Dr. Richard T. Schlosberg, IV, MD | Powering Vitality
July 08, 2019
Dr. Richard T. Schlosberg, IV, MD on what an entrepreneur should look for in a banking relationship.
When Dr. Richard T. Schlosberg and his partner opened their private practice, ABCD Pediatrics, in the early ’90s, they knew they had to differentiate themselves in the market and create a brand identity that set their business apart. “The first thing you have to do is not be comfortable where you are,” Dr. Schlosberg explains. “If you're comfortable with what's going on and [you’re] confident in your success where you stand right now, you're already behind. You have to keep an eye on your competitors, and how do you have an edge? It requires thinking, planning, and implementation.”
For ABCD Pediatrics, that game-changing edge came from embracing technology. They were early adopters of a fully-electronic health record for their patients, and “probably one of the first practices in San Antonio to actually box up the paper charts and use a computer.” This move toward innovation allowed them to expand and flourish in new locations around town, from Schertz to Boerne to Bulverde.
“As a primary care physician, the impact I have personally on the lives of so many children trumps any other success,” Dr. Schlosberg explains. “...and when I see a patient go off to college and the family reminds me I saw them in the nursery when they were born, it is incredibly special.”
Listen to the full interview:
Read below for more highlights from Dr. Schlosberg’s informative conversation with our Marketing Director Angelica Palm.
Appreciating the Importance of Business Know-How
“I think a lot of entrepreneurs don't really understand that [the entrepreneurial DNA is] there until they're pretty deep into it. In medicine, I felt that most physicians were pretty good business leaders, could make good decisions for their practices, could grow. And the more our practice grew and the more involved I was with the business side, the more I realized most physicians aren't business people. They are medical practitioners. They take care of sick people. As our organization grew, I was trying to identify other leaders in my organization to do some of the business and most don't. Most are wired for healing… not for running a business, not for growing a business, not for strategic business planning. I've learned that in the medical world, those people are few and far between, and I was fortunate that my partner and I were able to grow our practice pretty solidly over the 21 years we've been working together.”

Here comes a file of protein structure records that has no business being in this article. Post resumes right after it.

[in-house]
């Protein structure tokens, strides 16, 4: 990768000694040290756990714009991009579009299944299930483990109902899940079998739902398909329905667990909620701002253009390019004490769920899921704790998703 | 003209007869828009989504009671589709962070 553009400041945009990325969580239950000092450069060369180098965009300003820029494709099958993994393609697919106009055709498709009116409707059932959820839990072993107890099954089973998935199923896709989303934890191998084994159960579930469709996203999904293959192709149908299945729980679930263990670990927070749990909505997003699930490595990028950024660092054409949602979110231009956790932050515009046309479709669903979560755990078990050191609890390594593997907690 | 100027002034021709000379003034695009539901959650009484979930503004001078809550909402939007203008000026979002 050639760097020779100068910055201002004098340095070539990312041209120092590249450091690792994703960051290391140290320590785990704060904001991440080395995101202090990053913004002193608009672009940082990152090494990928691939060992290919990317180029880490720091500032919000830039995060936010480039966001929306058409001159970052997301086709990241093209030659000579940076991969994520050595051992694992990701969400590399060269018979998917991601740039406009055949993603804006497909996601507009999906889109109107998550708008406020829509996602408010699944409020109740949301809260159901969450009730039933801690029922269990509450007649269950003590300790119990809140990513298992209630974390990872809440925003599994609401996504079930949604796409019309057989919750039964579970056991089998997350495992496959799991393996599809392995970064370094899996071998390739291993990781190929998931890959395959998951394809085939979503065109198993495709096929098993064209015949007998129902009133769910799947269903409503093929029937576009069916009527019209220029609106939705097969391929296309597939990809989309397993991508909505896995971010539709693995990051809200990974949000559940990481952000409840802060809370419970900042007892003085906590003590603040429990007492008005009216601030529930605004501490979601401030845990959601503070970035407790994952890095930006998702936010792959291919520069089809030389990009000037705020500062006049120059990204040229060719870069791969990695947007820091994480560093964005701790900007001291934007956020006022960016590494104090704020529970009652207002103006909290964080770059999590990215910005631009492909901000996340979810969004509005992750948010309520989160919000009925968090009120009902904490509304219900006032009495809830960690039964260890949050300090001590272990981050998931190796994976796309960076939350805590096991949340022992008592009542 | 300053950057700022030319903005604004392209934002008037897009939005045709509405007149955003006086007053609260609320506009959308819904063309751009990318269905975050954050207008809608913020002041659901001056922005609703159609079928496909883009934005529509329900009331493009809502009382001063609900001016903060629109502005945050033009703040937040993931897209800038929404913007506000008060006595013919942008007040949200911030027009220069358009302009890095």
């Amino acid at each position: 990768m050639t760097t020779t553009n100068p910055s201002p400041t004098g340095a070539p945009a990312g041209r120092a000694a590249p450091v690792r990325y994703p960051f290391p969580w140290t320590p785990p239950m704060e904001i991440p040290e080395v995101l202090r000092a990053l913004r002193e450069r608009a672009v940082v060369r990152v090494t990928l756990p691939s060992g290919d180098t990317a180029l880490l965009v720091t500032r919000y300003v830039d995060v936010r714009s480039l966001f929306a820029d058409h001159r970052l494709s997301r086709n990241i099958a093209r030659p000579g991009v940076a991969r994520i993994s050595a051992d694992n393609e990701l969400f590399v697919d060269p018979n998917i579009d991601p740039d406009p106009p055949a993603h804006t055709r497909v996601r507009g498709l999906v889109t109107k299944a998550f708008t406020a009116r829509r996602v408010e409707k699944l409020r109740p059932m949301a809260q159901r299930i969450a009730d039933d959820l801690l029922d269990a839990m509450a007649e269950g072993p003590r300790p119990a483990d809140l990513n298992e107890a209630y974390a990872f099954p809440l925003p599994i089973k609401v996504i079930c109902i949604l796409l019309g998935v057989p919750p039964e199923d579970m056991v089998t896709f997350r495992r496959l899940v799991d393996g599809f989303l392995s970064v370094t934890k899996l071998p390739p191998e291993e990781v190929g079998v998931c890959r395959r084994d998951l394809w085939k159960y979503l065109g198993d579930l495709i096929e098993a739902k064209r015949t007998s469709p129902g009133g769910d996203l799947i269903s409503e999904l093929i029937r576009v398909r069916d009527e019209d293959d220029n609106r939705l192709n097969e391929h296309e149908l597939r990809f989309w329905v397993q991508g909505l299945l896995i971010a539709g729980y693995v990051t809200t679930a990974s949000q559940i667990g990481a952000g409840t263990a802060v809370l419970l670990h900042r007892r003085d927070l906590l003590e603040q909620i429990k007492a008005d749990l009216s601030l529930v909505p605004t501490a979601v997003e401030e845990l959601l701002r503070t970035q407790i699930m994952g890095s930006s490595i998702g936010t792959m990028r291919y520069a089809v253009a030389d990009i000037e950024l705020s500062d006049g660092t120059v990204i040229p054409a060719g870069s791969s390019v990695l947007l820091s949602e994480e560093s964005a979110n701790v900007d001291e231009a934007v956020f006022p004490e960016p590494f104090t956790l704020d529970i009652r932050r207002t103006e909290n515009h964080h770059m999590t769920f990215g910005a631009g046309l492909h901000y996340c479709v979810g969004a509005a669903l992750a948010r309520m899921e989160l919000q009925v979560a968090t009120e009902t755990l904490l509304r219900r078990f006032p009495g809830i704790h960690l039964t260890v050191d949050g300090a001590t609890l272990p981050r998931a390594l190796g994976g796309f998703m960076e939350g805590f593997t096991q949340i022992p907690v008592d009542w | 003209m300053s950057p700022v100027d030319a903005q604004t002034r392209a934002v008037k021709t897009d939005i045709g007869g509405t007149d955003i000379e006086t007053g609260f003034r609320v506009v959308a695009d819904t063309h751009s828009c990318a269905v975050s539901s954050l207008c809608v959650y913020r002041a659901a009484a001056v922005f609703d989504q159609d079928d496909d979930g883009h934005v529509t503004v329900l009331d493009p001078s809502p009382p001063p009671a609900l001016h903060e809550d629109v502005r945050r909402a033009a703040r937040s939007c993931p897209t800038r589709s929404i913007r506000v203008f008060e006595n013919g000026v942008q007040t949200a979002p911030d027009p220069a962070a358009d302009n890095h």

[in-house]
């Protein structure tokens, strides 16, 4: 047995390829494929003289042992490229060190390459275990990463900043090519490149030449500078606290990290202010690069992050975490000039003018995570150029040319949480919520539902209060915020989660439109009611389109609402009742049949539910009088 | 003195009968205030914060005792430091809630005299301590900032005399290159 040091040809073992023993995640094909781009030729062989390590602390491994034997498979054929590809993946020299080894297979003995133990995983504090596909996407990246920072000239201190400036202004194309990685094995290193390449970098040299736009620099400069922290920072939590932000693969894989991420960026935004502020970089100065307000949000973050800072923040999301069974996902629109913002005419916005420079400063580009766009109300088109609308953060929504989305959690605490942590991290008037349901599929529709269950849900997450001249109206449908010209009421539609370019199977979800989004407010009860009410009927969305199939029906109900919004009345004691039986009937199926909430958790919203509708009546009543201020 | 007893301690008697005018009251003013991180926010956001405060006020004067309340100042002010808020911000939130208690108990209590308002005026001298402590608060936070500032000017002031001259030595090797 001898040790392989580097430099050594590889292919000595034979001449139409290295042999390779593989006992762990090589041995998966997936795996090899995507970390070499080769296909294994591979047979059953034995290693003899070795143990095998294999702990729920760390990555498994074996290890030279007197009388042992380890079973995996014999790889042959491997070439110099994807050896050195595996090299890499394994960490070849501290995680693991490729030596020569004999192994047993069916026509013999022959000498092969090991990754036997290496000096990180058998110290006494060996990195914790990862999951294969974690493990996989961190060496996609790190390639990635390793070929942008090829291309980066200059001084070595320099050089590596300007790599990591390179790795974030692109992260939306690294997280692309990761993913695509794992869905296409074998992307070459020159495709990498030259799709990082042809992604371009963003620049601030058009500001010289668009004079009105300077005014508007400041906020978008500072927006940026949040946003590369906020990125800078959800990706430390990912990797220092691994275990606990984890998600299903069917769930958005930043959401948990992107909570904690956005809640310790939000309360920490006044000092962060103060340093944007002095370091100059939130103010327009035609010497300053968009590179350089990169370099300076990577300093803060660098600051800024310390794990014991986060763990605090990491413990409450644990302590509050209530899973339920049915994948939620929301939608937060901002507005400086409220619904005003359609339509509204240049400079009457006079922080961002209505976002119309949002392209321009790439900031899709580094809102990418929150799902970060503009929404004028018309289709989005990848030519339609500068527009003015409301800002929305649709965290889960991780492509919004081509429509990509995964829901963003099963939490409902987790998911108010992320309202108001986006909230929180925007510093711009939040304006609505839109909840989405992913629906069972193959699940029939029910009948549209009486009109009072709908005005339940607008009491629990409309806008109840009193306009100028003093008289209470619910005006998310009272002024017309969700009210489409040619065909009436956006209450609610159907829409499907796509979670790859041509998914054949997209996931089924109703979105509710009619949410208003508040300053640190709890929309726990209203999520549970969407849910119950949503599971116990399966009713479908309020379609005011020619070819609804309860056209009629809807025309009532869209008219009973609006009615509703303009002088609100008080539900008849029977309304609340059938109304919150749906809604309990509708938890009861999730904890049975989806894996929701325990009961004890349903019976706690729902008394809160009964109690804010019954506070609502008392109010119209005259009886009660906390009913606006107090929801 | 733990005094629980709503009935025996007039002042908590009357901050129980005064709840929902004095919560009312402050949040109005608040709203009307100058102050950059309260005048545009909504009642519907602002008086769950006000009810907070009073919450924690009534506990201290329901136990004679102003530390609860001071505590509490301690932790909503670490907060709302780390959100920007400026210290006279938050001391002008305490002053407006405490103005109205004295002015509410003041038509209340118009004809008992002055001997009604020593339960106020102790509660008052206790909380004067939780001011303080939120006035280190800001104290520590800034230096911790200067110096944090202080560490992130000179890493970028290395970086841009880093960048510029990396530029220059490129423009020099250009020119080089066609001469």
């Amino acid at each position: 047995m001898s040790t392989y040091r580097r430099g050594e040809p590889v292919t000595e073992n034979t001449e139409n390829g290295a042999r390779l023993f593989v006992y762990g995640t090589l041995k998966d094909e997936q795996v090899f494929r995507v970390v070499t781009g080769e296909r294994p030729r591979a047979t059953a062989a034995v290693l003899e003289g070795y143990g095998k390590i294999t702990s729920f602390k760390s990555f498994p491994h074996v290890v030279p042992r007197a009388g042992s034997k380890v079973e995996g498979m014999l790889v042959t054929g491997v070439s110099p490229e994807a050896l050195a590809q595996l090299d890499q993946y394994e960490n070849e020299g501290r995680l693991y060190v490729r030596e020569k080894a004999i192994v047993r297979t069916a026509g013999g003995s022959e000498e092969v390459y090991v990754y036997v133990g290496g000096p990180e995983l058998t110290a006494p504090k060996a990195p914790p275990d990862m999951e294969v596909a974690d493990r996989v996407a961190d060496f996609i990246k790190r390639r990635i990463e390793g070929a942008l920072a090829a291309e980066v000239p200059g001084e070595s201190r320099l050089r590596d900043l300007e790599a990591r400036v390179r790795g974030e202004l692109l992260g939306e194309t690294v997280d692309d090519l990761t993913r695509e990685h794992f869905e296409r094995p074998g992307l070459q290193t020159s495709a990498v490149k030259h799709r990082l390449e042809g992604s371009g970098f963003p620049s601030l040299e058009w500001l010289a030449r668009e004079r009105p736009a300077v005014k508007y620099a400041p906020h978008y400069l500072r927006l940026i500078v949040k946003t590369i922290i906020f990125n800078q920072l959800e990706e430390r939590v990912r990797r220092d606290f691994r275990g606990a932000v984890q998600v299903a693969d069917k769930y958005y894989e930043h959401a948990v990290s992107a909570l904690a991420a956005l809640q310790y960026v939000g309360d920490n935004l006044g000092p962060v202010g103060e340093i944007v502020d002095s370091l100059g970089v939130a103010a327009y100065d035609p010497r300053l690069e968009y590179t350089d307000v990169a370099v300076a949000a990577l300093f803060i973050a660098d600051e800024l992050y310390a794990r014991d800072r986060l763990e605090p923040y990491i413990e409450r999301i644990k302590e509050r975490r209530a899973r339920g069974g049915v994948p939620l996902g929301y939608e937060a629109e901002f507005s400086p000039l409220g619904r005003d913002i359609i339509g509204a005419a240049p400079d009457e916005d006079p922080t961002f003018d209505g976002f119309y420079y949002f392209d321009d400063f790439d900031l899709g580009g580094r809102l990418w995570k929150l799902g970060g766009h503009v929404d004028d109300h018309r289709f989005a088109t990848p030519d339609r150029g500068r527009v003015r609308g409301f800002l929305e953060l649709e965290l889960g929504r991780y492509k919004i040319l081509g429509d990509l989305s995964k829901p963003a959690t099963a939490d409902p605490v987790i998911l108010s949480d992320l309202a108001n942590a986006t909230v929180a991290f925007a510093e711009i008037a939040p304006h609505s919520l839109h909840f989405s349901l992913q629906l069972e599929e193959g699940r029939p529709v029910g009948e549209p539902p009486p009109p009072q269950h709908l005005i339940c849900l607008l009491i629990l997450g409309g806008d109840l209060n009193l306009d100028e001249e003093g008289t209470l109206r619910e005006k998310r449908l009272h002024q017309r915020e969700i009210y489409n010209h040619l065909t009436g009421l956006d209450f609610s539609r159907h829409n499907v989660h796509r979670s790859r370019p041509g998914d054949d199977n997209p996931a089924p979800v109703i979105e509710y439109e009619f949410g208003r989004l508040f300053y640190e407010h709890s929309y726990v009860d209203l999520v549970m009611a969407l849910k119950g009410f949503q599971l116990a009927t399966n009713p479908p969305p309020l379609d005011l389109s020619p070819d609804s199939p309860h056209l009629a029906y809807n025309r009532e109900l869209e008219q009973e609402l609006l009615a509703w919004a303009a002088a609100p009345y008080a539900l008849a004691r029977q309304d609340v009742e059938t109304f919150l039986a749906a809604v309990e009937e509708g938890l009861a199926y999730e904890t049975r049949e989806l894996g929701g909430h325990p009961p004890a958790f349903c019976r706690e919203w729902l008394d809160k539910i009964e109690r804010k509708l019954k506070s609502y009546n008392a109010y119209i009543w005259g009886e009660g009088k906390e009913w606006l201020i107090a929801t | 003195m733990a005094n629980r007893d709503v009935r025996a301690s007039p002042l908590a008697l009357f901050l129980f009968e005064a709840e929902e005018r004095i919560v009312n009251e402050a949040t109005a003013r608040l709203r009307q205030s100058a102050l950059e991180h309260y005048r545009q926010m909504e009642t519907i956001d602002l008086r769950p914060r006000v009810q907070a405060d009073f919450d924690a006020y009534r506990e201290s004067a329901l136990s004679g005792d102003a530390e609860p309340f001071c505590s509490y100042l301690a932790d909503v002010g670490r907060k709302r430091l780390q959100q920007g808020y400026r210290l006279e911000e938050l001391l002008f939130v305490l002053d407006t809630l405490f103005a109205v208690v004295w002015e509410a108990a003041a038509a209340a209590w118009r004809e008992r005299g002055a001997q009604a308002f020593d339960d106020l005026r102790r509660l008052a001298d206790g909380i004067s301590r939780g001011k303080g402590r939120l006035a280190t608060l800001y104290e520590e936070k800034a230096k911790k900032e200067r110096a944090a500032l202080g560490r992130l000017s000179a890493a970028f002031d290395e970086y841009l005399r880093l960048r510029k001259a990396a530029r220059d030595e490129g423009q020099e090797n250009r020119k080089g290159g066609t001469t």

Seizing the Moment for Your Big Idea
“...because I was in a relatively small microcosm of primary care, it's hard to break out of that and be successful, but the first thing I had was nothing to lose. I had student loan debt, I had no assets, I had some good ideas, I had a few hard-working and loyal employees, I had a good partner, I had a strong administrator. And we said, ‘It's okay to borrow a lot of money and buy land and build a building’ and it was a little bit of a field of dreams. If we build it, I'm sure they will come and luckily the patients came and luckily, our business plan took off and we grew very quickly and very well.
But the advice...in terms of when to stick your neck out there is when you're ready, when you've got a great idea, when you've got a great business plan and you have excitement with the people working with you. The winning success is not about the individual, it's about the team that is behind that individual’s plan. Because it takes a team and it takes the synergy of that group to be successful and probably a little bit of overconfidence and a little bit of risk is healthy. If you have too much fear of not succeeding, you'll never go anywhere.”
Trusting Your Financial Partners
“I didn't have too much experience with the finances because I was a few hundred thousand dollars in student loan debt, and in the 90s, lenders were willing to lend with very little down, so I lucked out. It's a little more regulated these days, as it should be. I think the banking relationship for our practice, with The Bank of San Antonio, has been that growth of our practice has paralleled growth of the bank. And what your needs are early on are very different than what our needs are now. Much like our philosophy of forward thinking, embracing technology, and trying to stay competitive among our peers, The Bank of San Antonio did the same thing as they would roll out new processes, new services. The growth of technology and banking services, for us, has been helpful, and I'm a believer — to change and listen to what the banking team gives us.”